So to avoid undoing all of the hard work you put into the box always stick with your normal portions then wait 10 to 15 minutes and help yourself to more if you are still hungry.  I would also suggest eating more salads and vegetables instead of diving into more of something else.  We tend to not eat enough salad and vegetables anyway and the fiber that these foods contain can help with satiety.  If you still feel like you need more or you are truely are hungry, treat yourself with fresh watermelon or blueberries instead of that piece of chocolate.

That feeling of emptiness in your stomach does not always mean hunger.  Dehydration can make you feel hungry and tired as well.  When you feel tired your brain can make you crave food.  Dehydration starts before you are even thirsty so you can easily be fooled into thinking that it must be hunger.  Sip 16 to 24 ounces of water 1 to 2 hours before your workout and then have another 8 ounces 15 minutes before you head out.  During your workout take a few sips every 10 minutes or so.  If you weigh yourself before an intense workout you can weigh yourself again after then for every pound you may have lost sip 16 to 24 ounces of water to rehydrate.  Overall, the idea is to consume half your bodyweight in ounces daily.  This does include the water in food so take that into consideration.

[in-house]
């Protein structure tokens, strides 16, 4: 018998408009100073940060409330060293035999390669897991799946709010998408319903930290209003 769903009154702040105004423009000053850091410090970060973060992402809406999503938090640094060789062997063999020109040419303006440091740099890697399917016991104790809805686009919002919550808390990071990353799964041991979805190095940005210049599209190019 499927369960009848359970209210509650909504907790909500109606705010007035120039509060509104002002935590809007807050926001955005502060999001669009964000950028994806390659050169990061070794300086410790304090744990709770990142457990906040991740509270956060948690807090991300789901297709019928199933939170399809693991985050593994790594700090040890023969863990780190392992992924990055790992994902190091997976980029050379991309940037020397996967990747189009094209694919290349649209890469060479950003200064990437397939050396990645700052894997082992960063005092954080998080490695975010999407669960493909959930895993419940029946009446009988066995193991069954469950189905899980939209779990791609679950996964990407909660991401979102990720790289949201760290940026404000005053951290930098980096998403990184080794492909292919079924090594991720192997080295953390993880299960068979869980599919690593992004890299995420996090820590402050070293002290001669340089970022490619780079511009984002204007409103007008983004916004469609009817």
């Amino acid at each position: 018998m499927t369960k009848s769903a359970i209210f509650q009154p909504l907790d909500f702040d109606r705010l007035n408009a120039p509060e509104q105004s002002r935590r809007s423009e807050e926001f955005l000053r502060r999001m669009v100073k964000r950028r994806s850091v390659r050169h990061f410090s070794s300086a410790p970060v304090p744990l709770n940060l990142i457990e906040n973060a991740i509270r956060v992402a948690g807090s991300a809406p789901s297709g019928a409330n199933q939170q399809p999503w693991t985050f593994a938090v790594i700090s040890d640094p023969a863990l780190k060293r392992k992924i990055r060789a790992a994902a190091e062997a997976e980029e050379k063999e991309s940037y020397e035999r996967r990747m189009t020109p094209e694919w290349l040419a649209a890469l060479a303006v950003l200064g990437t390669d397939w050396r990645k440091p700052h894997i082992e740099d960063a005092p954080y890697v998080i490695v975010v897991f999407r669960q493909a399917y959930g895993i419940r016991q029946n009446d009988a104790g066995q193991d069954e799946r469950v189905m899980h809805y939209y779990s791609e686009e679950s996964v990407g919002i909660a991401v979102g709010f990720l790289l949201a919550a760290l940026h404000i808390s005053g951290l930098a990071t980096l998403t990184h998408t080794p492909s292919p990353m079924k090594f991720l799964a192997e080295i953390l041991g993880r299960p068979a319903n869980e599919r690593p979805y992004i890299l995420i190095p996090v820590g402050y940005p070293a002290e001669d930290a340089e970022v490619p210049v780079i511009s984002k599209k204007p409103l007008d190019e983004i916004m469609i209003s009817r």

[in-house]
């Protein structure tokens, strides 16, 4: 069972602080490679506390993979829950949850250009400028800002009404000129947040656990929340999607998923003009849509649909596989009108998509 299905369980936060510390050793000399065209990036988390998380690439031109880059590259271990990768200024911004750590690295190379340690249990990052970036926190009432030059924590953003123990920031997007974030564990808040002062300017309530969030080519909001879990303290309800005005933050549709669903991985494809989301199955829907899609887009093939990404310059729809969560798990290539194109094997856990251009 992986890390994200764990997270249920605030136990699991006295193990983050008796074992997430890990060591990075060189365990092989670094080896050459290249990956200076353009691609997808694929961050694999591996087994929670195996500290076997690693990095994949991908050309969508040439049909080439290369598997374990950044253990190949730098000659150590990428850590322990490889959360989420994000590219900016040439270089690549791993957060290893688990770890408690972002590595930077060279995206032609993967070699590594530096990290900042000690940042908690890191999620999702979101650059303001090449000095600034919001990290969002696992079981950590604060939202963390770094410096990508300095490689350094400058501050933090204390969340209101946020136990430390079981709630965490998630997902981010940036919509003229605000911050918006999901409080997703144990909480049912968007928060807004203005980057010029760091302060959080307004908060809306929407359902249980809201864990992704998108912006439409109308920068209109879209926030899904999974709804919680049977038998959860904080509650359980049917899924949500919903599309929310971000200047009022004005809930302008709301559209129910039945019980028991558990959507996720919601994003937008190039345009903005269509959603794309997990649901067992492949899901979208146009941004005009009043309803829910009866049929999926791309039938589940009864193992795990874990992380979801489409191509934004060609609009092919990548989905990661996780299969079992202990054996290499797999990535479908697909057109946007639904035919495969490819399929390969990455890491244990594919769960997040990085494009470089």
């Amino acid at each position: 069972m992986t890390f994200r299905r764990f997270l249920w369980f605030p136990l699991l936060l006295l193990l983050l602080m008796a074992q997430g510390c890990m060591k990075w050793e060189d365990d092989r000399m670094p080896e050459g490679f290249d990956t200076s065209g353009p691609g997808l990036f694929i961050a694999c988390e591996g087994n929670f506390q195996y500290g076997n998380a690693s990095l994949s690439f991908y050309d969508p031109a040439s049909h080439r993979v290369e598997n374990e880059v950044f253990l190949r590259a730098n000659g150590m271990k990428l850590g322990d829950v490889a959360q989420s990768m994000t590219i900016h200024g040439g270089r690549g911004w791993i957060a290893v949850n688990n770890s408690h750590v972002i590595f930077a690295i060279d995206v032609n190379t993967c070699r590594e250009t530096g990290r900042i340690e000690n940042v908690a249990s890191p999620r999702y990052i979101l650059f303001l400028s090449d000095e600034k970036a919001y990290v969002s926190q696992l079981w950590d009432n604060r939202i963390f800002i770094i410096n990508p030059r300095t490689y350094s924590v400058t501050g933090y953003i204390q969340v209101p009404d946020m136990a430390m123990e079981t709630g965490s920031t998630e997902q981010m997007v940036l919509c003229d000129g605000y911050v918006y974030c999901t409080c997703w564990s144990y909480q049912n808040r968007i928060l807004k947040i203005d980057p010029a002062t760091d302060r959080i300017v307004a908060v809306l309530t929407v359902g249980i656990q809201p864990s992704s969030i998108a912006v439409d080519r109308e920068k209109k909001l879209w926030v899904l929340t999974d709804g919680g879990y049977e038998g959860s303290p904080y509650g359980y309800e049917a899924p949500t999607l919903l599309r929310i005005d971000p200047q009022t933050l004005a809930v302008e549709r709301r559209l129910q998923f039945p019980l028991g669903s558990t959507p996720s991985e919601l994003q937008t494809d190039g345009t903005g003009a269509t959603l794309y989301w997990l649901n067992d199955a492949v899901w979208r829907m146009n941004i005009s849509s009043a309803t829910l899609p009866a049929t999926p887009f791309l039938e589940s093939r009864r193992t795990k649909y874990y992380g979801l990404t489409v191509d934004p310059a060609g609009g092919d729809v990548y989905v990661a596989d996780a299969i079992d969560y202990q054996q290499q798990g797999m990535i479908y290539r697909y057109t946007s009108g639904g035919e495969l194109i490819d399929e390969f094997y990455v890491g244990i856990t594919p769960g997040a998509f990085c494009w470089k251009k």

If you are still struggling then it may be time for an audit. Track your exercise and your calories in on My Fitness Pal or use a Fit Bit.  The 800 calories you thought you were burning may actually only be 400.  That popcorn you devoured at the movie last Friday was a whopping 1,000 calories.  Logging and tracking really does open your eyes and help you realize what caloric amounts really are.

Make sure you are eating enough protein.  Not all at once in a protein shake but at every meal and snack.  I am suggesting 30% of your total calories, but some of you may need more.  2g per kilogram of body weight would be the max I would suggest.  There really is no need for more than that.  Protein does not cause you to bulk up like everyone believes but it actually helps you to slim down.

Try to remember these three things:

#1 Give your body premium fuel.  Fuel to give you energy to perform well at the box, but also to maintain energy throughout the day.  When you fuel your body well you also prevent injury.  Finding the right amount of calories can be tricky so that is where I can help with individual consultations.  Nutrition is highly individualized and just because you read in some magazine that you should consume x amount of calories and protein does not mean it will work for you.   Balance your meals among whole grains, produce, and lean protein, with a bit of healthy fat. Try to eat food instead of just shakes and bars.

#2  Eat your meals and snacks within 2 hours of exercising.  Try eating half of your breakfast prior to an early workout and then finish the second half after.  Eat within 30 minutes of finishing your workout as well.

#3  Meal Plan.  If you know what and when you are eating then you are less likely to pig-out.